Afete Kadewere is used to being insulted as if he were a circus nut for carrying her 17-year-old disabled daughter on a bicycle. But, he says, he “will never be reconciled to it”.
Kadewere says this is what you face as a parent to a child with special needs in an intolerant society.
“When cycling through the streets, I feel hundreds of eyes watching and judging us. It is understandable when those looking are children, as children are always curious. But most of these are adults who look at my daughter and I as if they were watching some kind of drama performance,” he laments.
Kadewere describes this as awful.
“I already have so much misery and all odds seem to be stacked against me. But I can challenge everyone that I don’t feel perturbed at such rudeness because I want my daughter to realise her dream just like any other normal child,” says Kadewere.
The man has been doing what most fathers in his shoes rarely do—take his Standard Five daughter, Falesi, every day on his bicycle to Kaphatenga Primary School in Salima. This he has done from the first day Falesi enrolled in Standard One at the school.
Falesi, fifth born to 52-year-old Kadewere, had her lower limbs paralysed at the age of one.
“When she was born, she looked a normal and healthy baby girl. However, a year later, we realised that she was not developing and growing properly and it quickly became clear that she could neither talk or walk,” he explains.
The parents then took their child to Beit Cure Hospital in Blantyre.
“We were told nothing could be done to help her. It was a frustrating realisation and her mother used to cry day and night. Upon realising how psychologically devastated she was, I took over full responsibility of feeding, bathing and even taking her to the toilet and school. My greatest wish is to see her attain the highest levels of education,” affirms Kadewere.
To underscore his drive, Kadewere adds that he does not worry about the fact that the time he devotes to his daughter has, to some extent, strained his relationship with some community members.
“Only a few individuals understand me, but I will carry on until my daughter and I realise our shared dream which we discuss every morning and afternoon on our way to and from school,” he says.
He cycles 16 kilometres daily to ensure his daughter has access to education.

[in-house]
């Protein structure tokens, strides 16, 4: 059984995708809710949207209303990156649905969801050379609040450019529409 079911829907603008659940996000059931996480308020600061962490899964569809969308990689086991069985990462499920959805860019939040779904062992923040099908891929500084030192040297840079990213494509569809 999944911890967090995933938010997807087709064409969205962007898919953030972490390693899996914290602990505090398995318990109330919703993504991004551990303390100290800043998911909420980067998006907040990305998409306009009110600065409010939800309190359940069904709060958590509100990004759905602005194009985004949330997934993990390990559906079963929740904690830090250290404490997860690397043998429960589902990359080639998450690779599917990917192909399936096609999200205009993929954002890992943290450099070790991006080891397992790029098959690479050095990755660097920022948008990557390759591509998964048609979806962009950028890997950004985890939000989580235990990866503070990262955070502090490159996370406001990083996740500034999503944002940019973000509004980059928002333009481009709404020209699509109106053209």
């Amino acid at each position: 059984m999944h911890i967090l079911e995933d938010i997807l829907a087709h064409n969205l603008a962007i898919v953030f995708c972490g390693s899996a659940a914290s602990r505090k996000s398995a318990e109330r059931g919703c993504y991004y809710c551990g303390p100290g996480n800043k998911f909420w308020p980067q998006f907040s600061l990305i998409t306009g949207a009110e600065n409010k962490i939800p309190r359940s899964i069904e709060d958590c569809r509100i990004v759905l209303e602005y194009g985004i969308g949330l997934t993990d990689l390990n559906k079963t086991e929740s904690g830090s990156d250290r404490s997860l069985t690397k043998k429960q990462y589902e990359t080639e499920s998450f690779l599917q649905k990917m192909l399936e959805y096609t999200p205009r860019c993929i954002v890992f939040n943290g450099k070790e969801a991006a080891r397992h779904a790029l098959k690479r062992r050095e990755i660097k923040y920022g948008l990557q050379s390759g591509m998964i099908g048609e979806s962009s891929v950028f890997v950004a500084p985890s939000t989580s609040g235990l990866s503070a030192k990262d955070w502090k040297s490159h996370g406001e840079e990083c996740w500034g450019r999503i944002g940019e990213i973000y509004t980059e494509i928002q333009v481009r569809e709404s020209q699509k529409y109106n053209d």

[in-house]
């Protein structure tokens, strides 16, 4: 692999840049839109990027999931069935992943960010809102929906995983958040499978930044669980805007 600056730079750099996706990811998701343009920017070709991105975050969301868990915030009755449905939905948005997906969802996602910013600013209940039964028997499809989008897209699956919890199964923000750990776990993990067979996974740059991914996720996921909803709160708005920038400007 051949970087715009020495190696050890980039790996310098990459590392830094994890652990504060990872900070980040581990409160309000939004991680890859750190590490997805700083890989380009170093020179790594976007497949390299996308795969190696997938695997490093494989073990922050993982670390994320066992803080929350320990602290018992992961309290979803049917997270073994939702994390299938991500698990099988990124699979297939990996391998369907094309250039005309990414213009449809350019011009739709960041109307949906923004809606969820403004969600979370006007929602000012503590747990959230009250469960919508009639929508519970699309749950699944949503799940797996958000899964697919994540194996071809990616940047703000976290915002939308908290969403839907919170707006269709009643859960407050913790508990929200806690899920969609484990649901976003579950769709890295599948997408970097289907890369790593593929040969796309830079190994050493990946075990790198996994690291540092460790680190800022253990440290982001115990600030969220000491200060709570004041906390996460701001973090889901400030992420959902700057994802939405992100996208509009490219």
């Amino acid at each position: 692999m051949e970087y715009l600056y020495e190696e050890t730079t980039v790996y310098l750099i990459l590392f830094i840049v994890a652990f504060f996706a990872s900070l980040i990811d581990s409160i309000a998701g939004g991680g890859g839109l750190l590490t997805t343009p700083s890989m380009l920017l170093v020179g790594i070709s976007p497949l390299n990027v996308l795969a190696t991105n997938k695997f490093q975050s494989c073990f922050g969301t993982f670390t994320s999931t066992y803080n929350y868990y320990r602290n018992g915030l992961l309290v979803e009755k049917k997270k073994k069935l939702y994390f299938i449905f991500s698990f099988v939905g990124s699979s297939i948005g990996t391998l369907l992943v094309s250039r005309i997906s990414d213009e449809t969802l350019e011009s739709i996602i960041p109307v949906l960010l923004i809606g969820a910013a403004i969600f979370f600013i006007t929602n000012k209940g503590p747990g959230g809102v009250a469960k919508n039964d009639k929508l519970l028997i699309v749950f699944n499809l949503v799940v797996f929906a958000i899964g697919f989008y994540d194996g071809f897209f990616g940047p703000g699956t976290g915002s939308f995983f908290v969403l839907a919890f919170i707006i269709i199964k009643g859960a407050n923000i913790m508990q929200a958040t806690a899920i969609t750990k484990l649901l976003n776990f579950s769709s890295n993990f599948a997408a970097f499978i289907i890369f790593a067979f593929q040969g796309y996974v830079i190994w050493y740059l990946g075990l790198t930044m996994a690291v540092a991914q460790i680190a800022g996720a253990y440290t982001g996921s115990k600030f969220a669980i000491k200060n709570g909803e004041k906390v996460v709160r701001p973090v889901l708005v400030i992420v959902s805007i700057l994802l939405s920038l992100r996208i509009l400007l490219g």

“I know she will be more discriminated against if she fails to excel in school.
“When I am not available, which is very rare, I hire a bicycle taxi so that my daughter doesn’t miss classes,” says Kadewere.
Falesi, who enrolled for Standard One at 11 due to her condition, says she wants to become a nurse.
“I have consistently been in the top 10. Last academic term, I scooped position seven. But our school lacks disability-friendly services and infrastructure. This sometimes affects my concentration in class as it puts me under stress,” she says.
Parents of Disabled Children in Malawi (Podcam) advocacy officer Msenga Mulungu observes that children with special needs often lead difficult lives due to communities’ lack of understanding, as experienced by Falesi and her father.
“This is why we recommend that inclusive education, without the involvement of parents, would be a nightmare. We also encourage parents with special needs children to join support groups to gather more skills and knowledge on how to take care of disabled and special needs children and reduce the children’s chances of being poor, unemployed and landless in adult life,” says Mulungu.
Ministry of Education, Science and Technology spokesperson Manfred Ndovi says his ministry will soon be implementing a programme in which special needs teachers will be visiting schools to assess situations and conditions disabled learners are in.
“Those who qualify will be enrolled in a special needs institute for specialised attention and education. The ministry is also lining up several policies and initiatives to support inclusive education which specifically caters for special education learners,” he says.